Let’s Use Hard Science to Help Tech Companies Advance Women

Article here. Excerpt:

'On the day Google software engineer James Damore was fired for writing a Memo about Google’s diversity programs that went viral, my daughter Davita, 24, shot me a quick text:  “Dad, I can’t believe they fired the guy.  That was the wrong move.”  We met the next day and talked at length.  The conversation was a wonderful blend of perspectives from a young millennial woman and a baby boomer man.  Our conversation kept coming back to this point:  Isn’t it time our culture and its businesses used science to solve gender issues rather than just ideological conformity?
   
For anyone who hasn’t followed this:  Damore wrote a brief treatise on Google’s gender policies.  His position was a moderate one, agreeing that there are gender gaps and calling for continued study and policy advancement to help women, but also suggesting that gender science, not just ideology, would help deal with the gaps effectively.  Science, he argued, can bring more women in because it can help workplaces like Google make jobs more attractive to the various ways that women approach their work—some of those ways show difference from male approaches. 
  
Let me say before I continue:  I do not work at Google so I won’t speak for them; there may be other issues regarding the firing that I don’t know about.  I should also disclose that I spoke at Google ten years ago.  I think Google is a powerful culture-changer, and I generally support the company and believe in its platform. So, what I say in this blog is said with those caveats.  I will stick with what I know well:  gender science.'

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Science is only useful

When it confirms what we already believe.

It's useless otherwise.

Or at least that seems to be what a lot of people think, especially feminist types.

In many ways, feminists have done their best to destroy science. They dress something up to look like science, but there's no actual science involved.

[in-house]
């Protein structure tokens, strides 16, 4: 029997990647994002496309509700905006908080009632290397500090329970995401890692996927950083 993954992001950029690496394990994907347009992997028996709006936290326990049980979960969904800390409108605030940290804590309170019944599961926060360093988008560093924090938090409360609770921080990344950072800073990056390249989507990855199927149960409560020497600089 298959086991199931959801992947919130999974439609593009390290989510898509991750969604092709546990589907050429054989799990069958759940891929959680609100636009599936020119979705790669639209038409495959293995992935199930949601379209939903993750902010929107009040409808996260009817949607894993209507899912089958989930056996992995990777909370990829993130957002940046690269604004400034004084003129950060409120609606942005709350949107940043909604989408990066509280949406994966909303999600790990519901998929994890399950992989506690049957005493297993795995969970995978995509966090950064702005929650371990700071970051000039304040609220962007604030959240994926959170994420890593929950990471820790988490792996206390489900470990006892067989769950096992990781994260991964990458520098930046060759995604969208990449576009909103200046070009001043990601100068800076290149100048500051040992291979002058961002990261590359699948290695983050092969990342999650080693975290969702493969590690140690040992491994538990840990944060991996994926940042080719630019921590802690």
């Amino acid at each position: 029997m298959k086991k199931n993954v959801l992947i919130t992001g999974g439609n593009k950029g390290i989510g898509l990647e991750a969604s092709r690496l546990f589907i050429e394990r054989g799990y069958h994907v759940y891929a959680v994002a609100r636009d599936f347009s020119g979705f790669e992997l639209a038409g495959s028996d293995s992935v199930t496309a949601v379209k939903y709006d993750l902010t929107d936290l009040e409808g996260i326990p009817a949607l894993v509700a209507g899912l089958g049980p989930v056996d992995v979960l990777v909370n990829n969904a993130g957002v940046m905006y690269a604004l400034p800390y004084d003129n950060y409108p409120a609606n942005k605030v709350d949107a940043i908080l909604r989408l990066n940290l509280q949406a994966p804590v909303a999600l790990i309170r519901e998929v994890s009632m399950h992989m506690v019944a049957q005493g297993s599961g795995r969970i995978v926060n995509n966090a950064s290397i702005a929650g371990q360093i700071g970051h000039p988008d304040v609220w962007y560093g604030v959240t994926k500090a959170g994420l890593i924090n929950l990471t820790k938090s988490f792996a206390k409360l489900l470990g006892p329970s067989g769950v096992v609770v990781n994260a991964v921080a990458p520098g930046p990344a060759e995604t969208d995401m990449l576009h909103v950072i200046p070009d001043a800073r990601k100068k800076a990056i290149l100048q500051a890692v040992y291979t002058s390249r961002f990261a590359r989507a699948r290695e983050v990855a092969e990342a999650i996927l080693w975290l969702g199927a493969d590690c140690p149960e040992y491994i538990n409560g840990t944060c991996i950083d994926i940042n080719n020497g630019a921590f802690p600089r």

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Get off of Alphabet

Get off of Alphabet Inc./Google and all their subsidiaries. There are other search engines, other video sharing sites, and other ways of monetizing content out there (just do a Duckduckgo.com search of "alternatives to [insert Google product]" to learn more).

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Yep

Science brought us out of the Dark Ages. Feminists want to take us back to it. Them and Islamists.

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footnotes?

"Both Davita and I wished he had footnoted his research—this might have helped him make his case more strongly--but the research he refers to is available to anyone who wants to pursue it."

It's my understanding that his original memo did include citations, but that the version circulated in the MSM took those out, giving it the appearance of hearsay or junk science. Am I mistaken about this?

In any case, it's hard to know how to respond to something like this. A boycott of Google is not practical, of course, because most of us have become so dependent on it (my experience with Bing is that it isn't as good), and also because a boycott wouldn't get enough participation to make any difference. Write a letter to Google? It would just go straight into the round file. I've had several people peremptorily remind me that Google is a private company, and can make whatever personnel decisions it wants to make. To which I would like to answer: Of course! Who says they can't? But does the fact that they're a private company somehow place them above reproach? The public can no longer comment on their actions, or make decisions as consumers? (Regarding the "decisions as consumers," however, I'm not sure how much latitude we really have with an entity like Google.)

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Actually, it's a public company

GOOG is a public co. traded on the stock exchanges of the world. Indeed, GOOG has to hear input from shareholders. The mgt. need not concur nor act on that input but any shareholder has the right to deliver feedback to mgt. Buy a share of GOOG then go to a shareholders' convention. If you can speak at it, great. Diff. cos. have diff. rules re who can speak and how, and for how long.

Since lionizing Yuri Kochiyama in May, 2016, who applauded the 9/11 attacks and openly admired Osama bin Laden, I have switched to using Bing. I find Bing to be really good for many things, much better also in searches for images than Google, and a better resultset format, too. Sometimes I go to Google to search something but generally if Bing doesn't turn it up, Google doesn't either.

Only prob I have w/ Bing is the canvas-picture backgrounds that slow down page load time. If Msoft had a simple, no-frills search page like Google (minus the ridiculous politicized doodles), it'd be darn-near ideal.

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